1. In both mice and human studies NR has been shown to be highly unstable and to quickly degrade into regular vitamin B3. NR that degrades into B3 is restricted to the rate-limited de novo pathway and will not raise your NAD+ levels above your baseline. In contrast, NMN is highly stable in the body and thus can more effectively exploit the unrestricted salvage pathway and  raise your NAD+ levels significantly above your baseline.
  2. Unlike NR, which in one rodent study reduced endurance and physical performance by 35%, NMN was shown to increase physical performance, as measured by treadmill run time, by 60% and double exercise endurance. 
  3. In 2 separate studies, NMN was found to improve heart function, NR did not improve heart function.
  4. Alzheimer’s disease is widely believed to be driven by the production and deposition of the Beta-amyloid peptide. NMN decreases Beta-amyloid peptide buildup, while NR does not. 

It has been stated by proponents of NR that NR is superior to NMN, because NR is able to cross cellular membranes, whereas NMN and NAD+ are too large to cross cellular membranes and must therefore first degrade into NR, cross the cellular membranes and then convert back to NMN and NAD+. This is partially true, but only in the liver and not in other tissue. Both NMN and NAD+ have been shown to readily cross cellular membranes in the heart, brain and other tissues.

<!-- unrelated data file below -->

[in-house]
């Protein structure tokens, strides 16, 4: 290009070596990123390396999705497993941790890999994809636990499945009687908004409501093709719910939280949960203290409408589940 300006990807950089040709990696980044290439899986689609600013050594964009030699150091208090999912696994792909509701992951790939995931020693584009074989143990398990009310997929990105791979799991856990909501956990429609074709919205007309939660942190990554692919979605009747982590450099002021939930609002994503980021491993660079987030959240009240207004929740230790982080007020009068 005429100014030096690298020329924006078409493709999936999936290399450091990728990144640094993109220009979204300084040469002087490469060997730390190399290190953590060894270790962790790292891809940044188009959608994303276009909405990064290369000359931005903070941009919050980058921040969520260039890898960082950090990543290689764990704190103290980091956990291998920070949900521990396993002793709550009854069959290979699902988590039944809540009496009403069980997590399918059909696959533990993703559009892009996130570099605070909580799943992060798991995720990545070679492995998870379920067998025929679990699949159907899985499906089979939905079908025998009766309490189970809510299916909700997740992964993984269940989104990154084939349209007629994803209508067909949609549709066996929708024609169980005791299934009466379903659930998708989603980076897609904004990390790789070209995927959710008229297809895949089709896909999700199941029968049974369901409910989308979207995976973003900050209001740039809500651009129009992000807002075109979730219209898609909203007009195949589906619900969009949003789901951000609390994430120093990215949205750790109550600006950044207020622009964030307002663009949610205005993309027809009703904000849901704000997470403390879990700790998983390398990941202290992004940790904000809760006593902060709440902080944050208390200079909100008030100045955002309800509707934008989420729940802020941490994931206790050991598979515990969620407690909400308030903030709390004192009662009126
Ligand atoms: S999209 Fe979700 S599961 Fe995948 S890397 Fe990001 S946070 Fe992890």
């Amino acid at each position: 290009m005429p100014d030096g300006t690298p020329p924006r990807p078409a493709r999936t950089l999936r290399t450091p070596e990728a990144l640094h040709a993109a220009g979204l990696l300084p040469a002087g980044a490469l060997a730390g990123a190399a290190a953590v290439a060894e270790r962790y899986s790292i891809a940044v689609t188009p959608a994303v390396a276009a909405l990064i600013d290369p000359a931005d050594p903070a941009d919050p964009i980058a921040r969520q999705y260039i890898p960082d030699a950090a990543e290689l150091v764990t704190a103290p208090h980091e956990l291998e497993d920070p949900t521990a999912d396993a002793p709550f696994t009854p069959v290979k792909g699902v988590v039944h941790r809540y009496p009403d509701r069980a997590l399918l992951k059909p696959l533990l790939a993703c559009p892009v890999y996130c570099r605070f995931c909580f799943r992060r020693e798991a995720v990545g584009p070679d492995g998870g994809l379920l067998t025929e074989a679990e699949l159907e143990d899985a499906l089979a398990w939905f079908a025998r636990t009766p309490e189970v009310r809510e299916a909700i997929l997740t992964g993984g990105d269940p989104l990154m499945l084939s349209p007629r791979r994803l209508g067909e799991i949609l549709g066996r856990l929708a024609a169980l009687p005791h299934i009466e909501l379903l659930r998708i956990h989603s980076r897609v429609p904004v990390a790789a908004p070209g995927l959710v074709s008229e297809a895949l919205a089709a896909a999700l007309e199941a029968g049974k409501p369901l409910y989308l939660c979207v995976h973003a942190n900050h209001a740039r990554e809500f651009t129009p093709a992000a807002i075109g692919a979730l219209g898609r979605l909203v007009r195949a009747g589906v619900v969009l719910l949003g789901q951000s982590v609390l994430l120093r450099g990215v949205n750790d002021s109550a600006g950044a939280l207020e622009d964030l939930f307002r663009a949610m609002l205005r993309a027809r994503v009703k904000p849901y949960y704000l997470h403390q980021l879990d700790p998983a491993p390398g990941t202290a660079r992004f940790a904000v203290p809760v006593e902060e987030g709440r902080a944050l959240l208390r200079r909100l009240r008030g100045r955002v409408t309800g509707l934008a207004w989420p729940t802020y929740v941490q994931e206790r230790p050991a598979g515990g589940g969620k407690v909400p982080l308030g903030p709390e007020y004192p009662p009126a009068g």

Why not take NAD+ directly? NAD+ is not orally bioavailable and must be administered intravenously by IV to be effective. 

There are also a number of companies promoting regular vitamin B3/Niacin as an NAD+ booster. As we explored above, regular vitamin B3/Niacin is a precursor to NAD+ (which makes their claims technically true), but it is only a precursor on the de novo pathway of NAD+ synthesis, which is enzymatically rate-limited and will never increase your NAD+ levels above your baseline. In other words, these B3/Niacin NAD+ boosters are completely ineffective.

Add THRIVE GOLD to your daily regimen today and change the way you live and age.

Read more about NMN and Dr. Sinclair’s work:

https://hms.harvard.edu/news/rewinding-clock

http://time.com/4711023/how-to-keep-your-dna-from-aging/

https://harvardmagazine.com/2017/09/anti-aging-breakthrough